The single leaf (Spathiphyllum wallisii) of the arum family (Araceae) originates from the tropical regions of South America, mainly Colombia and Venezuela, where it grows in the shade of large trees. To the genus Einblatt, whose representatives are also known as leaf flags, vaginal leaves or peace lilies, there are about 50 other species – but Spathiphyllum wallisii is by far the most frequently cultivated species next to the rich flowering leaf flag (Spathiphyllum floribundum). The single leaf is not only appreciated for its attractive appearance, it also improves the indoor climate because its leaves filter formaldehyde from the air. But beware: Like all arum plants, the single leaf is poisonous.
There are Maxi, Midi and Miniforms of the horstig growing single leaf in the trade: Depending on the variety it becomes between 30 and 80 centimeters high. Spathiphyllum is very persistent overall and beautifies the house as a houseplant over years.
The leaves of the single leaf are glossy and dark green. They grow up to 25 centimeters long and sit on long stems. Its shape is elliptical to elongated, the middle rib is triangular. The foliage has a high ornamental value in itself, but at flowering time it forms a particularly beautiful contrast to the creamy white flowers.
The flowering period lasts from June to September – but it is not uncommon for the single leaf to flower indoors throughout the winter. The yellowish cobs, typical for arum plants, form the actual flowers of the single leaf. The fact that they still look so pretty is due to the eye-catching white or green-white bracts that nestle around the butt: they turn Spathiphyllum into a real feast for the eyes. Depending on the time of day, a sometimes stronger, sometimes weaker vanilla-like scent can be perceived, which the flowers secrete.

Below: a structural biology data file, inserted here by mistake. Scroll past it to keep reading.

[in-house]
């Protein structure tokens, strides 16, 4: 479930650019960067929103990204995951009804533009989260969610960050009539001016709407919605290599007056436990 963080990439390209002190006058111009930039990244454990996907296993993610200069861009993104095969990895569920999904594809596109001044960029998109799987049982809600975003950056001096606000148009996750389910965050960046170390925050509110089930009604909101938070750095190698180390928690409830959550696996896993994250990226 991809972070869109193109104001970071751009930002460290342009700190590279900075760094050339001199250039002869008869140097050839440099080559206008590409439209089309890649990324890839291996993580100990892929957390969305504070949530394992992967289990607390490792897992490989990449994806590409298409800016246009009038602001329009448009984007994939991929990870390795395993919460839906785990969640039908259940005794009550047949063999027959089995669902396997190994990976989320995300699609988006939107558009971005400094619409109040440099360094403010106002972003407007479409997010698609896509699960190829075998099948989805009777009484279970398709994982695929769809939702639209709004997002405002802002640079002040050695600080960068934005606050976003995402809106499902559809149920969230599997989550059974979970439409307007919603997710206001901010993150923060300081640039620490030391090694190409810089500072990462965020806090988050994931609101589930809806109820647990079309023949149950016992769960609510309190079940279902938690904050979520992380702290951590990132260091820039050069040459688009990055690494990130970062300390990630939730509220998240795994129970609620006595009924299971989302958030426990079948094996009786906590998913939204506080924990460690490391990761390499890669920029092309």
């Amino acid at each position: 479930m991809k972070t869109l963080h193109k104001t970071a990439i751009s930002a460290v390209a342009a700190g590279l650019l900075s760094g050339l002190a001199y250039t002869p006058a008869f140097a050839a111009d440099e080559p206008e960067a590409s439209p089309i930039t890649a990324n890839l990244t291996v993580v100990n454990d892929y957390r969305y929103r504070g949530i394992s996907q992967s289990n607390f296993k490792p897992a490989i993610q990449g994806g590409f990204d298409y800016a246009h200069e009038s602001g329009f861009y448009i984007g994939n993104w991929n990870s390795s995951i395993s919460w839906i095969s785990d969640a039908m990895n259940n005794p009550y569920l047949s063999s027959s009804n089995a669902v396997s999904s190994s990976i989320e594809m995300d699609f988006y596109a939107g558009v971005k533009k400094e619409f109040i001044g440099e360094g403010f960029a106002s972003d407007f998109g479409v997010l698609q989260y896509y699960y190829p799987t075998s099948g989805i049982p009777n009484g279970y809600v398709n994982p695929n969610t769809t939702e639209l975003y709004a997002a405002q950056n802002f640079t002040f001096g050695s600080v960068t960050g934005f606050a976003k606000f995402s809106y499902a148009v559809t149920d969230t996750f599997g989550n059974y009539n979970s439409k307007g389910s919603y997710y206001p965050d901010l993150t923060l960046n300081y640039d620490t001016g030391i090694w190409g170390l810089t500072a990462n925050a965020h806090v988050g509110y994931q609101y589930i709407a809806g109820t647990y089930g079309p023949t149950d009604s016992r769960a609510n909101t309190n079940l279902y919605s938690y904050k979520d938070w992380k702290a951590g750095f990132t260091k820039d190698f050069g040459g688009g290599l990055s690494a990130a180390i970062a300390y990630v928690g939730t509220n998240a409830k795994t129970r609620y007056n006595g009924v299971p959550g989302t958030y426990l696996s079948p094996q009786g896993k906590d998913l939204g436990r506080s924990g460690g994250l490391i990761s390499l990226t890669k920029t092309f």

The single leaf is one of the few indoor plants that tolerates shade and also thrives in dark corners: its location should be humid and semi-shady to shady and in any case without direct sunlight. If it is too sunny, leaf burns or unattractive discoloured leaf margins can quickly develop. In addition, the formation of flowers often does not take place. As an indoor plant, the single leaf also prefers rooms with a temperature of 18 to 25 degrees Celsius. In winter it must not be cooler than 16 degrees Celsius. However, increased humidity is an advantage all year round. So many people cultivate the single leaf in the bathroom as well, or secure it a place in a north-facing window.
Commercially available potting soil with a high humus content is sufficient as substrate for the single leaf. For better aeration of the root area, some clay granulate, sand or expanded clay can also be mixed in. In this way, the irrigation water also flows off better. Tip: Spathiphyllum thrives excellently in hydroponics.
The substrate of Spathiphyllum should always be slightly moist and the root ball should never dry out completely – not even during the resting period, which lasts from October to January, but is sometimes omitted from the house. Use tap water that is as warm as possible and ideally low in lime. The earth is poured regularly, but sparingly. In case of very dry indoor air or high temperatures in summer it is advisable to spray the plant from time to time.